Responsible biblical ministry not only communicates the spiritual truths of who we are and what we have in Christ, but also provides guidance and direction as to healthy and appropriate application of those truths. It would be wrong to tell people, “If you quit lying and stealing, God will love you.” But it’s not wrong to tell people, “Because God has accepted you through His mercy and His unconditional love, there are ways to appropriately express your relationship with Him, and these include not lying, not stealing, not fornicating, etc.” That’s what Paul did. He covered both sides of the issue: content and application (or as Peterson described it, belief and behavior).

On occasion, Paul recognized that the information (content) he shared was being misapplied. Paul did not take the attitude, “Oh well, I put the truth out there. If people are misapplying it, that’s their problem.” No, Paul went to great lengths to make sure that people not only understood the content, but that they were applying it correctly.

Three specific examples come to mind:

  1. Paul had communicated with believers in Thessalonica about the return of Jesus. Some of those disciples not only believed Paul’s statements, but, because they thought Jesus’ coming would be immediate, actually quit their jobs and became busy-bodies. In a follow-up letter, Paul maintained the belief that Jesus would return, but promoted appropriate behavior (application) relative to that belief. He told them that if people were unwilling to work, they should not eat, and commanded them to “work in quietness and eat their own bread” (2 Thessalonians 3:10, 12).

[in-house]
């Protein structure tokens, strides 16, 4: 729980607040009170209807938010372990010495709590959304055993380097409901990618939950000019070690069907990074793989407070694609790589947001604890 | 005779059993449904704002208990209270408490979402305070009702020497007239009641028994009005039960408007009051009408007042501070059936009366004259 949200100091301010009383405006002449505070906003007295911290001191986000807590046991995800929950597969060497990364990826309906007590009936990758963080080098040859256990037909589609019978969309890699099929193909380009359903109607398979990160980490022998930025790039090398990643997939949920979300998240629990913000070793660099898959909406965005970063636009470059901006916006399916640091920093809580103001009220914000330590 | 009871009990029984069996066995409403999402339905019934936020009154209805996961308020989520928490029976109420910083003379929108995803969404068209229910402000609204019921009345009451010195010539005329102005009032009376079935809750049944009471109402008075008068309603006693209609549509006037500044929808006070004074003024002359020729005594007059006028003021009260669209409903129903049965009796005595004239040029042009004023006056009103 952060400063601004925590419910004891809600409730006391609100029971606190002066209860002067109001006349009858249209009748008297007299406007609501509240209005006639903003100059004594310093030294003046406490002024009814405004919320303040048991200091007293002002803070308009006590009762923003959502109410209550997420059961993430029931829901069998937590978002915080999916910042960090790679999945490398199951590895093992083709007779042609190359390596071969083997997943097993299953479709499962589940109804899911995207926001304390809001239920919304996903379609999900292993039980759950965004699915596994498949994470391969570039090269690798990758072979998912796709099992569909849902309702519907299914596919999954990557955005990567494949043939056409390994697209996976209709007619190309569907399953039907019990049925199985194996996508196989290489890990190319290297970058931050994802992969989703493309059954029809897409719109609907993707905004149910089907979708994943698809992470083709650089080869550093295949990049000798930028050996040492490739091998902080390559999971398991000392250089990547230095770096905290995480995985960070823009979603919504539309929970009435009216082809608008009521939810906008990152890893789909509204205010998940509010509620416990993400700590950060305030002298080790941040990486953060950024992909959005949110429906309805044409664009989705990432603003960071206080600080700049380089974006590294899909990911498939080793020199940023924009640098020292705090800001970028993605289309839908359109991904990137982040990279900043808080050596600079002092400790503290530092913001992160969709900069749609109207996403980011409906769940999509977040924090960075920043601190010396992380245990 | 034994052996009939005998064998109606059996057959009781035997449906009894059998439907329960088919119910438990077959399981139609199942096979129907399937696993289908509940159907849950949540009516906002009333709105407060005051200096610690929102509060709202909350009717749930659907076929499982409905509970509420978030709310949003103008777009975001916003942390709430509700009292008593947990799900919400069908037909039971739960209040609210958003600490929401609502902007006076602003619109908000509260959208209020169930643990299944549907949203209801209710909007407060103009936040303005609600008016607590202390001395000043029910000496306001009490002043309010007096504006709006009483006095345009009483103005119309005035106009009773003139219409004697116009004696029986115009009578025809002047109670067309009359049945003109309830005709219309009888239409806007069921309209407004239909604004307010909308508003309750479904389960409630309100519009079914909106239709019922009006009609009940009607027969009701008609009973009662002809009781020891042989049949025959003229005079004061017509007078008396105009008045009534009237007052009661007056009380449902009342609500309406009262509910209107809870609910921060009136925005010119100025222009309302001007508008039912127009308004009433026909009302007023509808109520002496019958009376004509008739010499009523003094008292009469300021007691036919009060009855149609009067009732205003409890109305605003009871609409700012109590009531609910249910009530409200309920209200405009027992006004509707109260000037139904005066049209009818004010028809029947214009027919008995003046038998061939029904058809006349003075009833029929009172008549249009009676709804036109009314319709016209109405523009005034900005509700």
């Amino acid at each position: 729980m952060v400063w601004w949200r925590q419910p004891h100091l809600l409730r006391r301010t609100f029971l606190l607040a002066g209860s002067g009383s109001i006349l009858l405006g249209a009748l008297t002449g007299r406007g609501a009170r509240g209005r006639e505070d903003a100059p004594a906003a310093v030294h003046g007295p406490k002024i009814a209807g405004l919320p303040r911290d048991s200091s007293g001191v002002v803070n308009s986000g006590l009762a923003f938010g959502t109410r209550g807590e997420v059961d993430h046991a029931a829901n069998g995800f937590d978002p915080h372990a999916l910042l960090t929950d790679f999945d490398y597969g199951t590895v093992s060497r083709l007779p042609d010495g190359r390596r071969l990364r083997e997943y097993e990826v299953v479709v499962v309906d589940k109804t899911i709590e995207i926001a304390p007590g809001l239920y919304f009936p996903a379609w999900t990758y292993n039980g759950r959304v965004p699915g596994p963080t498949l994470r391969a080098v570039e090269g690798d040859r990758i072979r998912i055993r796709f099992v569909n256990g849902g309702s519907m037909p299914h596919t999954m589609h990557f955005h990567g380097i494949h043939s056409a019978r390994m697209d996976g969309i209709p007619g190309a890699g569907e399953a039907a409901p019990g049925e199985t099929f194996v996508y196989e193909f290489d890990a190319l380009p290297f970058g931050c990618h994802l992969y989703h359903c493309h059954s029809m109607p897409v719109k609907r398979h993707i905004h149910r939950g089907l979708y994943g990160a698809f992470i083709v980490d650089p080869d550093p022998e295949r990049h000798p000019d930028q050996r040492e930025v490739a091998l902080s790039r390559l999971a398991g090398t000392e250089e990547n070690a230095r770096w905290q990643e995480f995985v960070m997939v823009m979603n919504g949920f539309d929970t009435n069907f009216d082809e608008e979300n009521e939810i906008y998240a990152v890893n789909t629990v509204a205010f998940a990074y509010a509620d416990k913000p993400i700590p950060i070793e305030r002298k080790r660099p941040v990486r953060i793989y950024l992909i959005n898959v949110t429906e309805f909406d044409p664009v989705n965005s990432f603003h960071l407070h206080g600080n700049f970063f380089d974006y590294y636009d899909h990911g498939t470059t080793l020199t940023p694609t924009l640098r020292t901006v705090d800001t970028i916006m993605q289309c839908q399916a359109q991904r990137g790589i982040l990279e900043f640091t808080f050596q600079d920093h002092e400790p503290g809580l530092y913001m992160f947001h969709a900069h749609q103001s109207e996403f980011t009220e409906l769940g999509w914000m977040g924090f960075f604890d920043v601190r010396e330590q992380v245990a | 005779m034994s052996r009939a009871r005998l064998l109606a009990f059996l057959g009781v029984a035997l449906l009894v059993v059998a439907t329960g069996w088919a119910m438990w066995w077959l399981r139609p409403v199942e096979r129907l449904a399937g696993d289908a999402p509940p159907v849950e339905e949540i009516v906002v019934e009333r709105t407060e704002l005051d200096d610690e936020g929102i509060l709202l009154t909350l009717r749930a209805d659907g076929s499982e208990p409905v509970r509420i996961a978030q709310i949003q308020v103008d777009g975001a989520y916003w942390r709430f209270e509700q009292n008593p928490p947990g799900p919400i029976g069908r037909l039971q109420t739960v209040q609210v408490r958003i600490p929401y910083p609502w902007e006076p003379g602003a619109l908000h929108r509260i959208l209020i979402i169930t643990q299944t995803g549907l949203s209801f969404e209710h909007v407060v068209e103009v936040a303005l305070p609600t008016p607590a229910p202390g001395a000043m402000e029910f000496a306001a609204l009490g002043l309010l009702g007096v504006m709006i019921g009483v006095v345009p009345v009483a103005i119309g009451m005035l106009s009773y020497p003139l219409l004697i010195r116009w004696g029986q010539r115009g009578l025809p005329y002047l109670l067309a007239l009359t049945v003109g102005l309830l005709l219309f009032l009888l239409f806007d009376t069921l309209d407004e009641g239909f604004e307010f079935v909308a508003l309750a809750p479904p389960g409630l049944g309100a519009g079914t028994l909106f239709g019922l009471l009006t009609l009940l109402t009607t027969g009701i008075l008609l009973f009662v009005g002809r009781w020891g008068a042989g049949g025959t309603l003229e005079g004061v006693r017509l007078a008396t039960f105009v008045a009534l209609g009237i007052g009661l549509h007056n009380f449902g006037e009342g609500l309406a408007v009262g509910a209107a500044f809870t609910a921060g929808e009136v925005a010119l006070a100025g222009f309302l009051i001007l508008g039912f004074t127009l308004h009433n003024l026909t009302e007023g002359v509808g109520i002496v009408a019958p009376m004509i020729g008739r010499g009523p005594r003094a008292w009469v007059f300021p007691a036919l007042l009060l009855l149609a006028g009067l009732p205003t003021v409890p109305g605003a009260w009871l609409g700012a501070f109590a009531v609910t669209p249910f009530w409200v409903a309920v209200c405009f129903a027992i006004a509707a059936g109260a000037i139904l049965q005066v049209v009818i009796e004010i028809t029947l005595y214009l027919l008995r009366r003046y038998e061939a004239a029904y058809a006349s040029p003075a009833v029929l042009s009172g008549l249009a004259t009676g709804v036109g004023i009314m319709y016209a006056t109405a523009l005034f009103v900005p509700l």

2. Paul had addressed the Corinthians about avoiding immoral associations, but some of the people apparently were taking his statements too far and were completely disassociating from all of society. In 1 Corinthians 5:10-11, he clarified what he meant and what he did not mean: “Yet I certainly did not mean with the sexually immoral people of this world, or with the covetous, or extortioners, or idolaters, since then you would need to go out of the world. But now I have written to you not to keep company with anyone named a brother, who is sexually immoral, or covetous, or an idolater, or a reviler, or a drunkard, or an extortioner – not to even eat with such a person.”
  3. Paul taught extensively that salvation is a gift based on God’s grace, and that God’s acceptance is not based on our works or our perfection. He taught that no matter how great our sin is, that God’s grace is greater. Some individuals twisted Paul’s teaching to mean that how they lived was of no consequence, and that we can even increase God’s grace in our lives by sinning more! Paul was aghast and angry that people would make such a perverted application of his teaching, and he set the record straight.In Romans 3:8 (NLT), he said, “And some people even slander us by claiming that we say,‘The more we sin, the better it is!’ Those who say such things deserve to be condemned.” In Romans 6:1-2, he picks up the same line of clarification and defense when he says: “What shall we say then? Shall we continue in sin that grace may abound? Certainly not! How shall we who died to sin live any longer in it?

These examples all illustrate that it wasn’t just content that was important to Paul; how people applied truth was equally crucial. When we read Scripture or listen to messages, we need to be diligent to seek healthy and appropriate application of what we hear. In other words, we need to ask what we should do with this information that would be right and pleasing to God.

When we speak, we need to be diligent to not just give people information, but give examples and illustrations of what the principles will look like when they are properly acted upon. Remember, it’s the doer, not the hearer, who will be blessed (James 1:25).